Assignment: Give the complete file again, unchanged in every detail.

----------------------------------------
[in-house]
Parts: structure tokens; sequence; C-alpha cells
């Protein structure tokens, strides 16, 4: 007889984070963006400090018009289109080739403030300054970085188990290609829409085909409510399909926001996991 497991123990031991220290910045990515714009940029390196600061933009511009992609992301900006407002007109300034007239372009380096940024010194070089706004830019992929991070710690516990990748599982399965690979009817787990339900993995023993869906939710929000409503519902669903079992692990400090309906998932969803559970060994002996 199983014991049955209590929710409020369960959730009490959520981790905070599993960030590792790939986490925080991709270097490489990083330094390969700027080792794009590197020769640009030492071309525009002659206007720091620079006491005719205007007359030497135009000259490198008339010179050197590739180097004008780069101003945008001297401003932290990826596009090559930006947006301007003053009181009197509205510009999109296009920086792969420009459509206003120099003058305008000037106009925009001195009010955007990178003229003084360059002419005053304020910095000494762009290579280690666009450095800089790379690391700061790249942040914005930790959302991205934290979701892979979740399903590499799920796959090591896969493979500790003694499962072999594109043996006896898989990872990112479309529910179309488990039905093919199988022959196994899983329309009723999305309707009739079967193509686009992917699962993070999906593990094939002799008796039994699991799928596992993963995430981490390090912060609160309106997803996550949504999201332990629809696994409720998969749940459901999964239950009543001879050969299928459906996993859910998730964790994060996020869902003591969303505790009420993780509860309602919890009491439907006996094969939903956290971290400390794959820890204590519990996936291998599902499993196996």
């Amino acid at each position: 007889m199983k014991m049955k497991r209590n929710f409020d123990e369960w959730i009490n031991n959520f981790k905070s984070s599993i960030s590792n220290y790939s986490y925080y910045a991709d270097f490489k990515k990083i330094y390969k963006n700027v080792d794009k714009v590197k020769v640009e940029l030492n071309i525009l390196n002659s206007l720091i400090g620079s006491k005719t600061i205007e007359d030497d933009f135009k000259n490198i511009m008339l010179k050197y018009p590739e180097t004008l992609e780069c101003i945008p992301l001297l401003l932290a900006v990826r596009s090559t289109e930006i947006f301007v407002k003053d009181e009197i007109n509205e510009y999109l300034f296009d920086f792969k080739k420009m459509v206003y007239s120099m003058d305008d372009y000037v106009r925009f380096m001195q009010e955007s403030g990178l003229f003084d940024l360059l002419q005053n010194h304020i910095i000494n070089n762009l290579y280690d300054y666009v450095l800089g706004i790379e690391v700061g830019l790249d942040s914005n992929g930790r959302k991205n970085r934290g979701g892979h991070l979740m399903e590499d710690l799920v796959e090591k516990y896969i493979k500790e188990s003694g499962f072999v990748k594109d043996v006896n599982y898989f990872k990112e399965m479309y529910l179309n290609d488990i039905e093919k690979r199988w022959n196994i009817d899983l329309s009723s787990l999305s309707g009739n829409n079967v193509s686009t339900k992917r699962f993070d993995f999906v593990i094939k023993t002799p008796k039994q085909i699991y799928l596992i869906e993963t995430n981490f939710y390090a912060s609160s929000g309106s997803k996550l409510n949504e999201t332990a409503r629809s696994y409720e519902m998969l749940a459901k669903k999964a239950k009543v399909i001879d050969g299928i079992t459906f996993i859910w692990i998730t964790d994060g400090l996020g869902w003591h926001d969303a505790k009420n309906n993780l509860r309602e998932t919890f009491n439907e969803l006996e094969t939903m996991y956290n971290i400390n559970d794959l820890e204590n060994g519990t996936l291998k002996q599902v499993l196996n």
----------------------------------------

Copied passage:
[in-house]
Parts: structure tokens; sequence; C-alpha cells
């Protein structure tokens, strides 16, 4: 007889984070963006400090018009289109080739403030300054970085188990290609829409085909409510399909926001996991 497991123990031991220290910045990515714009940029390196600061933009511009992609992301900006407002007109300034007239372009380096940024010194070089706004830019992929991070710690516990990748599982399965690979009817787990339900993995023993869906939710929000409503519902669903079992692990400090309906998932969803559970060994002996 199983014991049955209590929710409020369960959730009490959520981790905070599993960030590792790939986490925080991709270097490489990083330094390969700027080792794009590197020769640009030492071309525009002659206007720091620079006491005719205007007359030497135009000259490198008339010179050197590739180097004008780069101003945008001297401003932290990826596009090559930006947006301007003053009181009197509205510009999109296009920086792969420009459509206003120099003058305008000037106009925009001195009010955007990178003229003084360059002419005053304020910095000494762009290579280690666009450095800089790379690391700061790249942040914005930790959302991205934290979701892979979740399903590499799920796959090591896969493979500790003694499962072999594109043996006896898989990872990112479309529910179309488990039905093919199988022959196994899983329309009723999305309707009739079967193509686009992917699962993070999906593990094939002799008796039994699991799928596992993963995430981490390090912060609160309106997803996550949504999201332990629809696994409720998969749940459901999964239950009543001879050969299928459906996993859910998730964790994060996020869902003591969303505790009420993780509860309602919890009491439907006996094969939903956290971290400390794959820890204590519990996936291998599902499993196996």
């Amino acid at each position: 007889m199983k014991m049955k497991r209590n929710f409020d123990e369960w959730i009490n031991n959520f981790k905070s984070s599993i960030s590792n220290y790939s986490y925080y910045a991709d270097f490489k990515k990083i330094y390969k963006n700027v080792d794009k714009v590197k020769v640009e940029l030492n071309i525009l390196n002659s206007l720091i400090g620079s006491k005719t600061i205007e007359d030497d933009f135009k000259n490198i511009m008339l010179k050197y018009p590739e180097t004008l992609e780069c101003i945008p992301l001297l401003l932290a900006v990826r596009s090559t289109e930006i947006f301007v407002k003053d009181e009197i007109n509205e510009y999109l300034f296009d920086f792969k080739k420009m459509v206003y007239s120099m003058d305008d372009y000037v106009r925009f380096m001195q009010e955007s403030g990178l003229f003084d940024l360059l002419q005053n010194h304020i910095i000494n070089n762009l290579y280690d300054y666009v450095l800089g706004i790379e690391v700061g830019l790249d942040s914005n992929g930790r959302k991205n970085r934290g979701g892979h991070l979740m399903e590499d710690l799920v796959e090591k516990y896969i493979k500790e188990s003694g499962f072999v990748k594109d043996v006896n599982y898989f990872k990112e399965m479309y529910l179309n290609d488990i039905e093919k690979r199988w022959n196994i009817d899983l329309s009723s787990l999305s309707g009739n829409n079967v193509s686009t339900k992917r699962f993070d993995f999906v593990i094939k023993t002799p008796k039994q085909i699991y799928l596992i869906e993963t995430n981490f939710y390090a912060s609160s929000g309106s997803k996550l409510n949504e999201t332990a409503r629809s696994y409720e519902m998969l749940a459901k669903k999964a239950k009543v399909i001879d050969g299928i079992t459906f996993i859910w692990i998730t964790d994060g400090l996020g869902w003591h926001d969303a505790k009420n309906n993780l509860r309602e998932t919890f009491n439907e969803l006996e094969t939903m996991y956290n971290i400390n559970d794959l820890e204590n060994g519990t996936l291998k002996q599902v499993l196996n």